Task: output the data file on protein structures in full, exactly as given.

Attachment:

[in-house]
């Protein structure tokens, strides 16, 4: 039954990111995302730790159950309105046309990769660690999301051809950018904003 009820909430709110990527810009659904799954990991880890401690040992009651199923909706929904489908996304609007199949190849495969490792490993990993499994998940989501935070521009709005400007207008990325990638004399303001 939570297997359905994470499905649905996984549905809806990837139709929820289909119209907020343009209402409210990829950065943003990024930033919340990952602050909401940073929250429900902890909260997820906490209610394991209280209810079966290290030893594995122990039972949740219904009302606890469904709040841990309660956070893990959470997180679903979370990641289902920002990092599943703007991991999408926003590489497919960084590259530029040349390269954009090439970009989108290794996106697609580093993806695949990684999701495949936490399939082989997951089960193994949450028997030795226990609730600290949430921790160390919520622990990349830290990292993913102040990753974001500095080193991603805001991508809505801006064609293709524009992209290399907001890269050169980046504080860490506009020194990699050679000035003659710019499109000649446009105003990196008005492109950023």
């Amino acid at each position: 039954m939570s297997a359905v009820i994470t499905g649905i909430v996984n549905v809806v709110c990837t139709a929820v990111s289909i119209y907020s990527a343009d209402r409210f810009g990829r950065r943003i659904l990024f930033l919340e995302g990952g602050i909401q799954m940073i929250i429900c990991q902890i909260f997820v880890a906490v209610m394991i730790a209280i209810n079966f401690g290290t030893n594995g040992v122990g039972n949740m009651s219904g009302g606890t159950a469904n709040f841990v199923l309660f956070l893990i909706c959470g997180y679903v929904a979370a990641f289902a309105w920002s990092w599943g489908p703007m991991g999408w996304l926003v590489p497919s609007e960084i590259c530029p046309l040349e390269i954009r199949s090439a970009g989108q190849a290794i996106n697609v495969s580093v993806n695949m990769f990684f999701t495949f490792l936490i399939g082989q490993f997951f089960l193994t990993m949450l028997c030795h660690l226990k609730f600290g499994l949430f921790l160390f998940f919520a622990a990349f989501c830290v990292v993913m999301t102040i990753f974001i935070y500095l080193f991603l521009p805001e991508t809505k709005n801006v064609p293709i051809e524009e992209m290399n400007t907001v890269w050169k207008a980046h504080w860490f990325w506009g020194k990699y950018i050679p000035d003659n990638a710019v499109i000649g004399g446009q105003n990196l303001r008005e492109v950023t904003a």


[in-house]
């Protein structure tokens, strides 16, 4: 039954990111995302730790159950309105046309990769660690999301051809950018904003 009820909430709110990527810009659904799954990991880890401690040992009651199923909706929904489908996304609007199949190849495969490792490993990993499994998940989501935070521009709005400007207008990325990638004399303001 939570297997359905994470499905649905996984549905809806990837139709929820289909119209907020343009209402409210990829950065943003990024930033919340990952602050909401940073929250429900902890909260997820906490209610394991209280209810079966290290030893594995122990039972949740219904009302606890469904709040841990309660956070893990959470997180679903979370990641289902920002990092599943703007991991999408926003590489497919960084590259530029040349390269954009090439970009989108290794996106697609580093993806695949990684999701495949936490399939082989997951089960193994949450028997030795226990609730600290949430921790160390919520622990990349830290990292993913102040990753974001500095080193991603805001991508809505801006064609293709524009992209290399907001890269050169980046504080860490506009020194990699050679000035003659710019499109000649446009105003990196008005492109950023």
């Amino acid at each position: 039954m939570s297997a359905v009820i994470t499905g649905i909430v996984n549905v809806v709110c990837t139709a929820v990111s289909i119209y907020s990527a343009d209402r409210f810009g990829r950065r943003i659904l990024f930033l919340e995302g990952g602050i909401q799954m940073i929250i429900c990991q902890i909260f997820v880890a906490v209610m394991i730790a209280i209810n079966f401690g290290t030893n594995g040992v122990g039972n949740m009651s219904g009302g606890t159950a469904n709040f841990v199923l309660f956070l893990i909706c959470g997180y679903v929904a979370a990641f289902a309105w920002s990092w599943g489908p703007m991991g999408w996304l926003v590489p497919s609007e960084i590259c530029p046309l040349e390269i954009r199949s090439a970009g989108q190849a290794i996106n697609v495969s580093v993806n695949m990769f990684f999701t495949f490792l936490i399939g082989q490993f997951f089960l193994t990993m949450l028997c030795h660690l226990k609730f600290g499994l949430f921790l160390f998940f919520a622990a990349f989501c830290v990292v993913m999301t102040i990753f974001i935070y500095l080193f991603l521009p805001e991508t809505k709005n801006v064609p293709i051809e524009e992209m290399n400007t907001v890269w050169k207008a980046h504080w860490f990325w506009g020194k990699y950018i050679p000035d003659n990638a710019v499109i000649g004399g446009q105003n990196l303001r008005e492109v950023t904003a």